Let me make one thing perfectly clear: I am a dog person. I prefer to be adored simply on the merit that I feed a living being, keep it clean, and scritch it behind the ears.
Those of you with children might understand that all children are inherently cat people, meaning that if you do these same things for them (child or cat), it means that THEY are the center of the universe, not you.
I have nothing against cats. I?ll say ?awww…? just as loud as the next person when I see a cute kitten. Cats have their place, which brings us to this month?s story.
My husband and I used to have two cats. We lost both of them to old age earlier this year. The brief respite from cleaning litter boxes was almost as wonderful as not finding random hairballs (wet and dry) strewn about the house.
My mind soon turned to practical matters. You see, I have a sincere loathing for mice. As I saw it, having a cat or two in the house did keep the mice away. Also, everyone knows that where there are mice, there are snakes, and I?m not too fond of them in the house either. So obviously, we needed another cat.
At first I brought a likely candidate home from the farmers? market. She had serious ?awww? powers. Her little black and white tuxedo body with black speckles near her nose would have softened any heart. She loved to cuddle and purr.
She seemed like the perfect cat, until strange aromas started wafting from corners. Until little kitten-sized ?tootsie rolls? started showing up anywhere but the litter box.
But I was determined. I wanted her to be a house cat. I put the tootsie rolls in the litter box. I put her in the litter box. The kids put her in the litter box. She would make promising movements, then jump out and nicely as you please, wee on the floor.
I tried putting her in a large dog crate with a litter box. She soon figured out how to escape the somewhat rickety crate and did her business?you guessed it?on the floor. By this time, she wasn?t nearly so cute. I finally relented to my hubby?s advice to let her be a barn cat.
There we were, catless again. I was having nightmares about mice and snakes. In swoops my stepdad with the perfect solution. He had found a stray cat that he took in and fed, then took to the vet for shots and neutering. He said it was friendly. He said it was big.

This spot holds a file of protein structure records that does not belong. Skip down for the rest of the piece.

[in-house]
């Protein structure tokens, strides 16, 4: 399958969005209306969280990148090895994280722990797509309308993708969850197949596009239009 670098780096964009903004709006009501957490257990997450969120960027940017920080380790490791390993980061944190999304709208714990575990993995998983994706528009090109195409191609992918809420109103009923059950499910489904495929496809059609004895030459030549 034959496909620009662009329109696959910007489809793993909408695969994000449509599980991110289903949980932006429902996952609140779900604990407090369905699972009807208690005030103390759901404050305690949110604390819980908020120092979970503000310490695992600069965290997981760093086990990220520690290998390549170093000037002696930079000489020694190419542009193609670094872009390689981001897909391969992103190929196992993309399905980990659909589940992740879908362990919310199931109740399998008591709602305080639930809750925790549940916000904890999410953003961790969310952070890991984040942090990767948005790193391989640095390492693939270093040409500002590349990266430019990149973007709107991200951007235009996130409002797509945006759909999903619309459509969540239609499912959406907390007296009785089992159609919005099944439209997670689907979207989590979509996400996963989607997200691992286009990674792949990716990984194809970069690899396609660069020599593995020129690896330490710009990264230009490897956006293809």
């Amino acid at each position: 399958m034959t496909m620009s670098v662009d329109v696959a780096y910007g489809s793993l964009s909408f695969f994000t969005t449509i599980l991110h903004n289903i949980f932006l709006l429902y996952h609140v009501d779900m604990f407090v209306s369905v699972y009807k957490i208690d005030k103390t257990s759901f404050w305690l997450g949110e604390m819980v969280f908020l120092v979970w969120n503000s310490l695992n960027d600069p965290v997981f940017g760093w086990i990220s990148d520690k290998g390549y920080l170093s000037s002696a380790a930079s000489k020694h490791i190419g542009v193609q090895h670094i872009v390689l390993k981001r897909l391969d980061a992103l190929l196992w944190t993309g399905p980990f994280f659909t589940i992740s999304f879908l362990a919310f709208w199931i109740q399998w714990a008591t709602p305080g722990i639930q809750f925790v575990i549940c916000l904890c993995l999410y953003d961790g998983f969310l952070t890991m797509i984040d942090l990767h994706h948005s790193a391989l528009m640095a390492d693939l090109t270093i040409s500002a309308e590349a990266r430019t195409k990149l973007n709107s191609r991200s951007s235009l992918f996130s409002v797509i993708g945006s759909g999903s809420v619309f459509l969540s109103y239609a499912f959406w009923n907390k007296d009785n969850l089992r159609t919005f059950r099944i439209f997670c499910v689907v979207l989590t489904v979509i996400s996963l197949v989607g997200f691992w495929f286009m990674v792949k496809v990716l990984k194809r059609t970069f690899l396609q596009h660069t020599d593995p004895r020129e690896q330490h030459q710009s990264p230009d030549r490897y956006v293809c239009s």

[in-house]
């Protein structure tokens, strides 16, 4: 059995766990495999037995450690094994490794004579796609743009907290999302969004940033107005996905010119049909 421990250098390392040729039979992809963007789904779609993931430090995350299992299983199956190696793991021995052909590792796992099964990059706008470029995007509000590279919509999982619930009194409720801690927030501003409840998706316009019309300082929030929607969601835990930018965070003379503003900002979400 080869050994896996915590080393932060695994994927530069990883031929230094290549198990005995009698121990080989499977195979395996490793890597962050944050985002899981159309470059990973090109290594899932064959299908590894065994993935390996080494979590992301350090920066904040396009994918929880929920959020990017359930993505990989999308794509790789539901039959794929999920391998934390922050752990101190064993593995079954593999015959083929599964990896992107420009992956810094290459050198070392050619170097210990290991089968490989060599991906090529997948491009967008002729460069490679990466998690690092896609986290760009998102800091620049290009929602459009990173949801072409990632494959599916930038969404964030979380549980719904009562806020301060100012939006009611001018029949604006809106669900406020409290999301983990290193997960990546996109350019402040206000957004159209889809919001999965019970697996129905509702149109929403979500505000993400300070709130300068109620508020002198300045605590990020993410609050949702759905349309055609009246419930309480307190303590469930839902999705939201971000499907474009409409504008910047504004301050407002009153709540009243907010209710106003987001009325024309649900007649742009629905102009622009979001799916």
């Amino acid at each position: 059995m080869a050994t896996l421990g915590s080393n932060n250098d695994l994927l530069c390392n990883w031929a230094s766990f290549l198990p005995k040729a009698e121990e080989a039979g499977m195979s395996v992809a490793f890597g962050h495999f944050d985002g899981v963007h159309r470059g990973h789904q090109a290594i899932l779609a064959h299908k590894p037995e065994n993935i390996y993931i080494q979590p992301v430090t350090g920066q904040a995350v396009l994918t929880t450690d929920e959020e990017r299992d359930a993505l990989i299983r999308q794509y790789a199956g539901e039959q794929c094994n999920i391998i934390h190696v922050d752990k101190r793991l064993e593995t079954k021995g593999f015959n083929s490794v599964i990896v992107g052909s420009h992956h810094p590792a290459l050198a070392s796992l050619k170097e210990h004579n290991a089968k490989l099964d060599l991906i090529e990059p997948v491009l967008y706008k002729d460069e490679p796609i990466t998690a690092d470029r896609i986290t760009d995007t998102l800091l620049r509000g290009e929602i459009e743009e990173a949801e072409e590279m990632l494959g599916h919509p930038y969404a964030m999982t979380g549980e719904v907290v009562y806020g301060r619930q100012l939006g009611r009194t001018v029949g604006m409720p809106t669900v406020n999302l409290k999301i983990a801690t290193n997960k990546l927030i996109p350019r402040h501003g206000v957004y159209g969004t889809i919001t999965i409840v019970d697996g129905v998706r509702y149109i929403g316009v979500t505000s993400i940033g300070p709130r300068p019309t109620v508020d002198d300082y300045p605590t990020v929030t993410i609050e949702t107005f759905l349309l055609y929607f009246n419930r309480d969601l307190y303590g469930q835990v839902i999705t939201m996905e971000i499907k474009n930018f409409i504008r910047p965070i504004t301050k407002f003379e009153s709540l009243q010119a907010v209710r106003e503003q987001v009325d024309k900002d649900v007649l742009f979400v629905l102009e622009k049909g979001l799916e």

The clincher? He said it was black. I?ve always liked black animals?after all, I have a black dog, a black horse, some black chickens…but I had always wanted a completely black cat.
Sure enough, the day and the cat arrived. Here was this giant thing with glowing yellow eyes staring out of the crate. I used to think our old cats were pretty big. Maybe they were. Maybe this one?s mother had an affair with a panther. But there he was, huge, pitch black, and litter trained as promised.
I was ecstatic.
Naturally, the friendly part took a while to come to light. First, he had to learn that the great black panting monstrosity of a dog that inhabits the living room couches was not going to eat him. Then he had to learn that being picked up by children was not an insult to his dignity.
He gained bonus points by not being one of those cats that is always trying to kill you by being where you plan to put your next step. He learned very quickly that the bed was not his and that he should stay off of it. He even hunted crickets.
He does have a few interesting quirks, but nothing serious. He simply adores sitting on the back of a bench that overhangs the basement steps. This is all fine and good until he falls asleep and rolls off the back of the bench. We used to keep houseplants there, but he has obliterated all of them.
Hubby even found him once dangling from the shelf by his front paws, but even then his feline aplomb made him give us the look that says, ?I meant to do that.?
Yes, we love him. I?m still a dog person, but I?ve just got to say ?awww? to this huge purring mass on my lap. Cats sure do have their place. I?m glad his place is with us.